Ensifentrine Clinical Trials in China OK’d, Nuance Announces

The therapy is being tested in the ENHANCE program by developer Verona Pharma

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by Steve Bryson, PhD |

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Nuance Pharma has been given the go-ahead to launch clinical trials in China to evaluate the investigational therapy ensifentrine as a maintenance treatment for chronic obstructive pulmonary disease (COPD).

The company asked permission, in the form of an investigational new drug (IND) application, to conduct both Phase 1 and Phase 3 studies. While the Phase 1 study would assess the medication’s pharmacological properties in healthy volunteers, the Phase 3 trial would assess its safety and effectiveness in patients with moderate to severe COPD over a period of 24 weeks (nearly six months).

“We are thrilled to introduce this first-in-class molecule to China and give our Chinese investigators and subjects the opportunity to participate in the global clinical development of this novel molecule and to evaluate how to apply it to Chinese COPD clinical setting properly,” Haijin Meng, Nuance’s chief medical officer, said in a press release.

Nuance entered into an agreement with Verona Pharma, ensifentrine’s developer, to advance and commercialize the therapy in China, Hong Kong, Macau, and Taiwan.

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“We are pleased our development partner, Nuance Pharma, has received IND approval to begin pivotal studies in COPD with ensifentrine in mainland China,” David Zaccardelli, Verona’s president and CEO, said in another press release.

Ensifentrine is a first-in-class therapy designed to suppress the activity of two enzymes, phosphodiesterase 3 and 4 (PDE3 and PDE4), that are involved in muscle contraction and airway inflammation. As a result, it’s expected to help reduce inflammation and act as a bronchodilator, a substance that widens the airways.

Ensifentrine is being tested in the Verona-sponsored ENHANCE program, which includes two Phase 3 clinical trials: ENHANCE-1 (NCT04535986) and ENHANCE-2 (NCT04542057).

Underway at sites in Europe and the U.S., both studies are investigating the effectiveness and safety of a nebulized suspension of ensifentrine as a maintenance therapy for adults with moderate to severe COPD. It’s being evaluated alone or as an add-on therapy to a bronchodilator — either a long-acting beta-agonist (LABA) or a long-acting muscarinic antagonist (LAMA).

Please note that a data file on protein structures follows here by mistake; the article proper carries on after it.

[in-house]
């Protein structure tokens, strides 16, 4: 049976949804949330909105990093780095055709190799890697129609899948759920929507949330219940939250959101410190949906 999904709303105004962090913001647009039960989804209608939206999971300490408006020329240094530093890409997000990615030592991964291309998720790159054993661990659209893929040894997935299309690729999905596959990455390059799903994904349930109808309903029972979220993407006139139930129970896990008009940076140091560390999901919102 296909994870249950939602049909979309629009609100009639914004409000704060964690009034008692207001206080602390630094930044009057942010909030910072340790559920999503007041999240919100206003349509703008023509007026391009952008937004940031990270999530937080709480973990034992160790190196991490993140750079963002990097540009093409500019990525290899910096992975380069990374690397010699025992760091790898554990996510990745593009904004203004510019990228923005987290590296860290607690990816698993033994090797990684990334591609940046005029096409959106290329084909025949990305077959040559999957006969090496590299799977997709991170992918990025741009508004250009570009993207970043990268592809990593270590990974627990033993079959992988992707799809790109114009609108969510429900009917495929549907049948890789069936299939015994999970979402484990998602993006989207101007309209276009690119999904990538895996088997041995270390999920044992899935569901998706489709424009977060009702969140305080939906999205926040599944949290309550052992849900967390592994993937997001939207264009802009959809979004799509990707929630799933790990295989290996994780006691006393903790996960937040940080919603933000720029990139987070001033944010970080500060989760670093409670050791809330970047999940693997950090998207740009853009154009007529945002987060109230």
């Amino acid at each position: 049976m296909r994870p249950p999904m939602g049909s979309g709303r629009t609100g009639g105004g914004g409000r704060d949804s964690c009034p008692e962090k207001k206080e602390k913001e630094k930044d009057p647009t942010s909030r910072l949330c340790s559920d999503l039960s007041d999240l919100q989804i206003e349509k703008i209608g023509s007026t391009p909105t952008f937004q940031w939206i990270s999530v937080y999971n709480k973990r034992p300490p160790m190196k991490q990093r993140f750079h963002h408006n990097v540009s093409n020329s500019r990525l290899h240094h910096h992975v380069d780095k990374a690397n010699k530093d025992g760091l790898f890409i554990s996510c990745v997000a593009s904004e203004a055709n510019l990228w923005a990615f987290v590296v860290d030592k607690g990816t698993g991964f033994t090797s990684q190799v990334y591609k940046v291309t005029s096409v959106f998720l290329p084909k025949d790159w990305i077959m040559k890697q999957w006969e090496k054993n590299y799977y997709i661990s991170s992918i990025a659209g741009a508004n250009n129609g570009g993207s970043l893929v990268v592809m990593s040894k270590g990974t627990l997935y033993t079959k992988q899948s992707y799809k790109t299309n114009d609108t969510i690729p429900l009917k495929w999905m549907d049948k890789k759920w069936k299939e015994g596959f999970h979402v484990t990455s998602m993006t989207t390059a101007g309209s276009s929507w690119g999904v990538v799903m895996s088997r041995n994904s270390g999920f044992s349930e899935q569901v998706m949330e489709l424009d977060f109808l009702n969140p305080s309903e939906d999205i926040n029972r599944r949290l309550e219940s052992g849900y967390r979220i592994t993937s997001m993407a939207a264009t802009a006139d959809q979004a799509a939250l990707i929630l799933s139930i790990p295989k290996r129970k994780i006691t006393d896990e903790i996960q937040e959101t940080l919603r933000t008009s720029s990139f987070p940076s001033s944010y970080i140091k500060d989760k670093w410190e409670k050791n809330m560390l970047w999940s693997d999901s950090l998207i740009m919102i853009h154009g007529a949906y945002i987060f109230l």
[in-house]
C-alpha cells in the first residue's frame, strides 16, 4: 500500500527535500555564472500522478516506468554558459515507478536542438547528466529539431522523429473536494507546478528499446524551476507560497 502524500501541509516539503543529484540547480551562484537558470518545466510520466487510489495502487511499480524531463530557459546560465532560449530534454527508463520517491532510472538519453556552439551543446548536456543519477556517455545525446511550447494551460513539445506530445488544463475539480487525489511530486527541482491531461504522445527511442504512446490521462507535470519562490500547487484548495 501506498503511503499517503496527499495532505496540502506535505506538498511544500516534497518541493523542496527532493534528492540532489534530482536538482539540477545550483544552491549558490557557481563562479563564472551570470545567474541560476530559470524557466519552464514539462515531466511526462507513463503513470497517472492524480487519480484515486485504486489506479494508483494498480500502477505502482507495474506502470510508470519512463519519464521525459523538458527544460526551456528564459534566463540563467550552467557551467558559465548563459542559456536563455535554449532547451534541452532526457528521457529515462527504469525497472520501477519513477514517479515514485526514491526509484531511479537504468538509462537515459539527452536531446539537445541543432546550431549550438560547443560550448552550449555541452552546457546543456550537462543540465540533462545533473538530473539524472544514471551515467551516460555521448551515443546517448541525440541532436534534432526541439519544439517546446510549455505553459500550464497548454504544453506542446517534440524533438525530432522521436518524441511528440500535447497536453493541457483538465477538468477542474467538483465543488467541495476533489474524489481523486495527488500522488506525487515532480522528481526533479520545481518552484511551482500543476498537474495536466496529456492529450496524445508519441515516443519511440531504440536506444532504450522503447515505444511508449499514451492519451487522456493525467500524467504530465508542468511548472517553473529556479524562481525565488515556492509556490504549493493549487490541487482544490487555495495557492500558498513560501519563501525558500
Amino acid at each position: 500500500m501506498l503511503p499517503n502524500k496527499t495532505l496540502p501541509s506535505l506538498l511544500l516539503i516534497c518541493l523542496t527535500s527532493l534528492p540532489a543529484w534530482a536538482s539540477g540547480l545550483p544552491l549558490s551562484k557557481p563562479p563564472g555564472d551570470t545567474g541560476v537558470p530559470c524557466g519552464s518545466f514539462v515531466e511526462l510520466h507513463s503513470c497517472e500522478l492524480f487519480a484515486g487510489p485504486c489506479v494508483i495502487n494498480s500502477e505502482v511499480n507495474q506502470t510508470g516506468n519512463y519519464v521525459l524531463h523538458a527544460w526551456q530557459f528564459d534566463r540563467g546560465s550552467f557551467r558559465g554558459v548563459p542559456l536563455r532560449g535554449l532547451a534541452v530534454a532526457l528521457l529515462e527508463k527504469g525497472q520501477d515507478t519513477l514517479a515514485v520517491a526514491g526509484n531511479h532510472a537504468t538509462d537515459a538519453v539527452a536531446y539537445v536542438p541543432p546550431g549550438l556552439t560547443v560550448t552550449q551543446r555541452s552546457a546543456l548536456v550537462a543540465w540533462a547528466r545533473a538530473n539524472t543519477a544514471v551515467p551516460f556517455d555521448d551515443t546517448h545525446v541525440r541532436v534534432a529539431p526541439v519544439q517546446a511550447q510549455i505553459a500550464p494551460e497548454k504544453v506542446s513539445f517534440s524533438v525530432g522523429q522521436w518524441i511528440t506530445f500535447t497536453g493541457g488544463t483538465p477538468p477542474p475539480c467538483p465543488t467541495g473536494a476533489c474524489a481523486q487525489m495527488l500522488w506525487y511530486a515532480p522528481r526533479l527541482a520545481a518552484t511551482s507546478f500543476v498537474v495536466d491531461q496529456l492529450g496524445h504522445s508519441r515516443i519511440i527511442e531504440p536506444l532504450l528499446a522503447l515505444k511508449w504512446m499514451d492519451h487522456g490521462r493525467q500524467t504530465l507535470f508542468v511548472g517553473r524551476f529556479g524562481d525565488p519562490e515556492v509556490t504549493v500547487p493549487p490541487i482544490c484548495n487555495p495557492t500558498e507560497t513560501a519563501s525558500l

Participants were randomly assigned to receive either a suspension containing 3 mg of ensifentrine, or a placebo, twice daily. ENHANCE-2 is a 24-week study, lasting just less than six months, while in ENHANCE-1, patients will receive the therapy or placebo for either 24 or 48 weeks (nearly a year).

The primary goal of both studies is to assess ensifentrine’s impact on lung function as measured by forced expiratory volume in one second (FEV1), which measures the total amount of air a person can forcibly exhale in a second, over 12 hours of exposure after 12 weeks (about three months).

Secondary outcomes include changes in symptom severity and health-related quality of life. Safety will be examined over the shorter (24 weeks) and longer (48 weeks) regimens.

ENHANCE-1 enrollment was completed in June, five months after ENHANCE-2 completed its enrollment, with both studies including more than 800 participants each.

In newly released top-line data, ENHANCE-2 met both primary and secondary endpoints, showing that ensifentrine improved lung function and significantly lowered the rate and risk of COPD exacerbations, or sudden symptom worsening.

“This is an important milestone and, based on our recent positive Phase 3 results from our ENHANCE-2 trial in COPD, we remain confident about the potential of ensifentrine to address the urgent global need for a novel treatment for COPD,” Zaccardelli said.

Verona expects to report top-line data from ENHANCE-1 around the end of the year. If findings are similar to those of ENHANCE-2, the company plans to submit an application to U.S. Food and Drug Administration requesting ensifentrine’s approval in early 2023.